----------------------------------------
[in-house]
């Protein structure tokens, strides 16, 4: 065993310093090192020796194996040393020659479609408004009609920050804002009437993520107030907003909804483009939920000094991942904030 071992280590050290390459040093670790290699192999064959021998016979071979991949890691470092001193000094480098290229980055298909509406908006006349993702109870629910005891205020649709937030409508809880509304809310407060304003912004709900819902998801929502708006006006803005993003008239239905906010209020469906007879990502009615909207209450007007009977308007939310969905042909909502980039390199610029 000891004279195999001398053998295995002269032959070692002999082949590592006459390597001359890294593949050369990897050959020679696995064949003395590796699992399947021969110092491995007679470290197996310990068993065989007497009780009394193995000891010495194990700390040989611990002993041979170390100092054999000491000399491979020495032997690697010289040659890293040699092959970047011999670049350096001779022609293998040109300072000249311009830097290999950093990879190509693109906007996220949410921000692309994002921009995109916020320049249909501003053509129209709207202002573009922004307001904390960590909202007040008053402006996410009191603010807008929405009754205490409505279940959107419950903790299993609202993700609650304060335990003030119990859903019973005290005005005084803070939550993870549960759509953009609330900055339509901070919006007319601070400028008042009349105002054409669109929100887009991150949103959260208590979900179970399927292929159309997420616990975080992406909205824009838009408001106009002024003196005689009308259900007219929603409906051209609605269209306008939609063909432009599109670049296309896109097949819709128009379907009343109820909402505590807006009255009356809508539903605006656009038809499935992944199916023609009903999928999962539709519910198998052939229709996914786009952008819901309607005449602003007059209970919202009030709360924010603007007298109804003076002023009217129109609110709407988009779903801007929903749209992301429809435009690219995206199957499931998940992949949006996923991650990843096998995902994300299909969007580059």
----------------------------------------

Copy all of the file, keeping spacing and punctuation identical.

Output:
[in-house]
């Protein structure tokens, strides 16, 4: 065993310093090192020796194996040393020659479609408004009609920050804002009437993520107030907003909804483009939920000094991942904030 071992280590050290390459040093670790290699192999064959021998016979071979991949890691470092001193000094480098290229980055298909509406908006006349993702109870629910005891205020649709937030409508809880509304809310407060304003912004709900819902998801929502708006006006803005993003008239239905906010209020469906007879990502009615909207209450007007009977308007939310969905042909909502980039390199610029 000891004279195999001398053998295995002269032959070692002999082949590592006459390597001359890294593949050369990897050959020679696995064949003395590796699992399947021969110092491995007679470290197996310990068993065989007497009780009394193995000891010495194990700390040989611990002993041979170390100092054999000491000399491979020495032997690697010289040659890293040699092959970047011999670049350096001779022609293998040109300072000249311009830097290999950093990879190509693109906007996220949410921000692309994002921009995109916020320049249909501003053509129209709207202002573009922004307001904390960590909202007040008053402006996410009191603010807008929405009754205490409505279940959107419950903790299993609202993700609650304060335990003030119990859903019973005290005005005084803070939550993870549960759509953009609330900055339509901070919006007319601070400028008042009349105002054409669109929100887009991150949103959260208590979900179970399927292929159309997420616990975080992406909205824009838009408001106009002024003196005689009308259900007219929603409906051209609605269209306008939609063909432009599109670049296309896109097949819709128009379907009343109820909402505590807006009255009356809508539903605006656009038809499935992944199916023609009903999928999962539709519910198998052939229709996914786009952008819901309607005449602003007059209970919202009030709360924010603007007298109804003076002023009217129109609110709407988009779903801007929903749209992301429809435009690219995206199957499931998940992949949006996923991650990843096998995902994300299909969007580059």